Go to this website to view a short video introduction to the SAMR Model: 

    Then, read through SAMR and Bloom's Taxonomy: Assembling the Puzzle (Puentedura, 2014), found here: This blog explains how teachers can use Bloom's Taxonomy to make sense of ways to use the SAMR model when designing learning experiences for their classroom that integrate technology in meaningful ways. One example is given in the content area of mathematics to show how the SAMR model and moving to the higher-order thinking skills of Bloom's Taxonomy could be used together in teaching practice.

    To explore the uses of the SAMR model further and to see how it might be used in conjunction with the 21st Century Skills, go to this website to see Susan Oxnevad's interactive graphic (2013) showing connections and examples between the two:

Finally, for more resources and examples of ways to implement the SAMR model, go to Kathy Schrock's Resources to Support the SAMR Model (2014) at:

There, you'll find a wealth of videos, slideshares, articles, examples, and more to help you see what technology integration using the SAMR model looks like in practice.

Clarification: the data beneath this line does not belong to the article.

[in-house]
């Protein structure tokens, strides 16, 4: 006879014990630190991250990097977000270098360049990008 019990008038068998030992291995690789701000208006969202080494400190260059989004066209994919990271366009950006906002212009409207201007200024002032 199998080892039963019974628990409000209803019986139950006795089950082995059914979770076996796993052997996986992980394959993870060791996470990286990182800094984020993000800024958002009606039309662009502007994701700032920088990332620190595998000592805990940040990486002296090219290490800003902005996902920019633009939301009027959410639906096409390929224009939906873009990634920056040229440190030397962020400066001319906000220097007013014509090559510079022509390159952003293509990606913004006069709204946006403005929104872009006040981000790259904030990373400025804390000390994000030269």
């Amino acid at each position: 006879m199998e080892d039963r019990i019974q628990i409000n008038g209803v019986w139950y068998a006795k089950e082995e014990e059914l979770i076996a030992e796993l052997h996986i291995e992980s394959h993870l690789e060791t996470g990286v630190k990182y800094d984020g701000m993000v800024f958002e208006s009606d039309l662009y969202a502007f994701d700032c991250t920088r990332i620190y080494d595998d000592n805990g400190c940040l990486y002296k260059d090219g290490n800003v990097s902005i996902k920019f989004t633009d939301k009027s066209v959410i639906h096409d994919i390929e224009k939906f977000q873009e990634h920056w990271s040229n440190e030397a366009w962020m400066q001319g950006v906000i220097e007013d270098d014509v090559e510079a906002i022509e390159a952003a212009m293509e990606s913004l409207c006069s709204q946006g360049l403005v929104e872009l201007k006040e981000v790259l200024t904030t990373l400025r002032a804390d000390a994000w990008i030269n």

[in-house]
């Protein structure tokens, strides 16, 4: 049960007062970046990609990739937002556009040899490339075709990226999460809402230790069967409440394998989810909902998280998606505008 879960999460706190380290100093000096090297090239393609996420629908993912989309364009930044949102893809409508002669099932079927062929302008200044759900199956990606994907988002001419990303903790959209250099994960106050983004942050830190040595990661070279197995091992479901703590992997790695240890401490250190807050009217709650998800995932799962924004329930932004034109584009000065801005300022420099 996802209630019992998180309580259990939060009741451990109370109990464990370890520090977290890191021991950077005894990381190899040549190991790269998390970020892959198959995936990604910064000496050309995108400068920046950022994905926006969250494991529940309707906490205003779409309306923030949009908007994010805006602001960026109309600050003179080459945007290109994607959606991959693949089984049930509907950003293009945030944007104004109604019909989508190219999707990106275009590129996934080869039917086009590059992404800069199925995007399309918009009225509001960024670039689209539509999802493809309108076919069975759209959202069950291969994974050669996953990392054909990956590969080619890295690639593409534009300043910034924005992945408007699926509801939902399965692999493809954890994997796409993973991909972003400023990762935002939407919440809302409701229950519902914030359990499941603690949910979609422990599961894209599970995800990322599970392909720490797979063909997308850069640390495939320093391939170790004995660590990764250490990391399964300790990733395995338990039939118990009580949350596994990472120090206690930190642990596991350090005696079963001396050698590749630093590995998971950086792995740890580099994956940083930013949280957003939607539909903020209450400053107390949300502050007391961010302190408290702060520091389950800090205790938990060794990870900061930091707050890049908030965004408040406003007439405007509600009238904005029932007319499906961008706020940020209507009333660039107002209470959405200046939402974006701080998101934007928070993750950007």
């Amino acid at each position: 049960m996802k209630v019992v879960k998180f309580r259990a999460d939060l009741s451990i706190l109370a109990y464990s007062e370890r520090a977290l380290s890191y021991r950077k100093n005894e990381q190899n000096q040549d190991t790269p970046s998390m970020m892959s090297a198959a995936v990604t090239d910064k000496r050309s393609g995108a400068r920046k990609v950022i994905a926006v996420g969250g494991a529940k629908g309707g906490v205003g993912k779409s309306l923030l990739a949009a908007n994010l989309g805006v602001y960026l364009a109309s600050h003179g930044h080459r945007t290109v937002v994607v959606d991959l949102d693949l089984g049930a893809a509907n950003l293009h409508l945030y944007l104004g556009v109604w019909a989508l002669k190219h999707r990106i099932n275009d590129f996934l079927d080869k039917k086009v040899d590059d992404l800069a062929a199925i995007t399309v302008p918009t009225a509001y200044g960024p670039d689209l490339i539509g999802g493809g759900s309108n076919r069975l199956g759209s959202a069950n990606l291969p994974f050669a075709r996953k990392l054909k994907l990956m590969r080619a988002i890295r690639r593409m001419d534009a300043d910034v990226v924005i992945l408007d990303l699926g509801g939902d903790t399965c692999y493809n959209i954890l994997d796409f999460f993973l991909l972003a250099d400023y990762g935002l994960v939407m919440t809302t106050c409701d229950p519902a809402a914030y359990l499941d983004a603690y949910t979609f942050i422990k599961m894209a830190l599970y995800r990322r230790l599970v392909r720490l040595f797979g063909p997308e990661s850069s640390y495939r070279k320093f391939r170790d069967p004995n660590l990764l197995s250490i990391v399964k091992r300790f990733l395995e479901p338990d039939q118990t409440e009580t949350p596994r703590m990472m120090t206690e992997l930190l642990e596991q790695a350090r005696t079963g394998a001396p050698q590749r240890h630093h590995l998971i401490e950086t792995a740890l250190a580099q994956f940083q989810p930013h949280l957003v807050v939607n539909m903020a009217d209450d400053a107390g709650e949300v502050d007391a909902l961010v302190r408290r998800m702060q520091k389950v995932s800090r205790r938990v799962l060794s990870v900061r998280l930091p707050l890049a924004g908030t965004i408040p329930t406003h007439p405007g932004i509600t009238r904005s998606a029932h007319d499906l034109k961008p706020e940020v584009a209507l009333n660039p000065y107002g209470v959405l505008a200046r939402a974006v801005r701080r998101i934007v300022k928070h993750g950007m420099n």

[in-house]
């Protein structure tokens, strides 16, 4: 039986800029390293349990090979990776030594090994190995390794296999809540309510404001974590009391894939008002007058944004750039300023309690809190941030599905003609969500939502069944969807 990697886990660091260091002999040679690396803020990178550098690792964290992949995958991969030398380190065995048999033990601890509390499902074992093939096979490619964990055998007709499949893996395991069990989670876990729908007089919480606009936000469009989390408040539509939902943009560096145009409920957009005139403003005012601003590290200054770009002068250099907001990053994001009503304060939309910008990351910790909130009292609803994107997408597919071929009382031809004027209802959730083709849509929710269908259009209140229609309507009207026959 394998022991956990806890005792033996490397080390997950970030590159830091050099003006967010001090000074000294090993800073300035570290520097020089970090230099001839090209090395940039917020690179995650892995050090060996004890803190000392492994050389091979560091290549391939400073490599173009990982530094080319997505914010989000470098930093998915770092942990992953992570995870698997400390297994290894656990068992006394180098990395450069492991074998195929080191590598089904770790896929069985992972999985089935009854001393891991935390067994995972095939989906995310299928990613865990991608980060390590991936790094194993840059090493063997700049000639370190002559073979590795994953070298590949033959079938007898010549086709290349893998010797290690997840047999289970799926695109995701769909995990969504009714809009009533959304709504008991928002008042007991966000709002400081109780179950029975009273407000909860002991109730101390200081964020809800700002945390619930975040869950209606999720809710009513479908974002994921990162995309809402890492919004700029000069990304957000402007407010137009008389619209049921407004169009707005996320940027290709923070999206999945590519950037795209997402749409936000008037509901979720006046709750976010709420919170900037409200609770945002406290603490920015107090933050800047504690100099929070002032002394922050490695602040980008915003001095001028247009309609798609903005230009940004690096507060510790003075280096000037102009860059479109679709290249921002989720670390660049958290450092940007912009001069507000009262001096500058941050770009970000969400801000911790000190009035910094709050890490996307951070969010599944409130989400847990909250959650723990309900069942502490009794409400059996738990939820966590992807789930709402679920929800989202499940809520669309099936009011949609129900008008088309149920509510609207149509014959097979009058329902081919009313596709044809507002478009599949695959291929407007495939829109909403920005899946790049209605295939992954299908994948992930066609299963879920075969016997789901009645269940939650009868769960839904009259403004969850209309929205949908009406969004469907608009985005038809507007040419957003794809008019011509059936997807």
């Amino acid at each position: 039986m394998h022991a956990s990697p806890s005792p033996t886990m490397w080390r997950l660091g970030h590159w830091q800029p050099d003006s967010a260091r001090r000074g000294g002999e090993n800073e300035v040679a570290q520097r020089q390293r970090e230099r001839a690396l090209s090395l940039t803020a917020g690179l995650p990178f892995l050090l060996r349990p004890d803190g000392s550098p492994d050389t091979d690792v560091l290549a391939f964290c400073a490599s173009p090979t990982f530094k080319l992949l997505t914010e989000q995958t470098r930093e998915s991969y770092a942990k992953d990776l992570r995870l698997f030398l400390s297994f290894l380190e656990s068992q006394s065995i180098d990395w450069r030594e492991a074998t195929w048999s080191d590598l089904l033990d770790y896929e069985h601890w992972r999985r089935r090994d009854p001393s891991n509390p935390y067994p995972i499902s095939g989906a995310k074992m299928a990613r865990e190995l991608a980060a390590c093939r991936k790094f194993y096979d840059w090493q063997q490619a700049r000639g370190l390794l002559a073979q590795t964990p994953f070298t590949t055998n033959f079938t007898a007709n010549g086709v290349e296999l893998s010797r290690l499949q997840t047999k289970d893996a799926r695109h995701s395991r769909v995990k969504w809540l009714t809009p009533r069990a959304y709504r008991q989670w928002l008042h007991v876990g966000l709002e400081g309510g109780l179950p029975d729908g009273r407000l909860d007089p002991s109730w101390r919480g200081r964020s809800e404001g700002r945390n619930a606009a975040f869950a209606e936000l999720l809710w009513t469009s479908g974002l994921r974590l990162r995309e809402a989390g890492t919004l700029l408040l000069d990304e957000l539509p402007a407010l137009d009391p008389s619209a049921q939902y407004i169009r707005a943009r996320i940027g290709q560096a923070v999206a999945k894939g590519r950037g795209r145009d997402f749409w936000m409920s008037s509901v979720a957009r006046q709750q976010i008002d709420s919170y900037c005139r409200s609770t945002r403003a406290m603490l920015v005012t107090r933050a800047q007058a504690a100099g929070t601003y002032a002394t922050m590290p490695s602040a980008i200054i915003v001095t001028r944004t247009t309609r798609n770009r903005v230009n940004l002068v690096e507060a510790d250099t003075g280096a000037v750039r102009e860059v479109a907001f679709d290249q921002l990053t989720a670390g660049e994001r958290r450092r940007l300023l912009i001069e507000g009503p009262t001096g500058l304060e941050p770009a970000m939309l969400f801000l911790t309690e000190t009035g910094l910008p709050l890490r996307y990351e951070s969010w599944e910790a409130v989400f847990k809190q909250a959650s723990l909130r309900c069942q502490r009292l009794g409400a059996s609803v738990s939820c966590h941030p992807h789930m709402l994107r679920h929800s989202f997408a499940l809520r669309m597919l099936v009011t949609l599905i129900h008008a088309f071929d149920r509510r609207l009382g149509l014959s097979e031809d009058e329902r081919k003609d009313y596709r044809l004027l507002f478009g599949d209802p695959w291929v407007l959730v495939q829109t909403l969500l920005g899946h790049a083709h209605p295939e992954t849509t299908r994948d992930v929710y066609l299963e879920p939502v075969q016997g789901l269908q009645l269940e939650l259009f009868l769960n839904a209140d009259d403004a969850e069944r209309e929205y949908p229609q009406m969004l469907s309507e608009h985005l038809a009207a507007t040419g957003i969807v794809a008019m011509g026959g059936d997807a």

Finding Scholarly Resources for Best Practices in Teaching

If a teacher is using best practices in the classroom, she or he is aware of current research in educa­tion and uses it to deliver "serious, thoughtful, informed, responsible, state-of-the-art teaching" (Zemelman, Daniels, & Hyde, 2005). According to these authors of Best practice: Today's standards for teaching and learning in America's schools,

there is a strong consensus among the seemingly disparate subject-matter fields about how kids learn best. Virtually all the authoritative voices and documents in every teaching field are calling for schools that are more student-centered, active, experiential, authentic, democratic, collaborative, rigorous, and challenging. That's the short definition of Best Practice teaching. (Zemelman, Daniels, & Hyde, 2005, p. vi)

    As part of your teacher education preparation, it is essential that you access current research in best practices in teaching. Many reputable resources exist on this topic; this section will take a closer look at a few.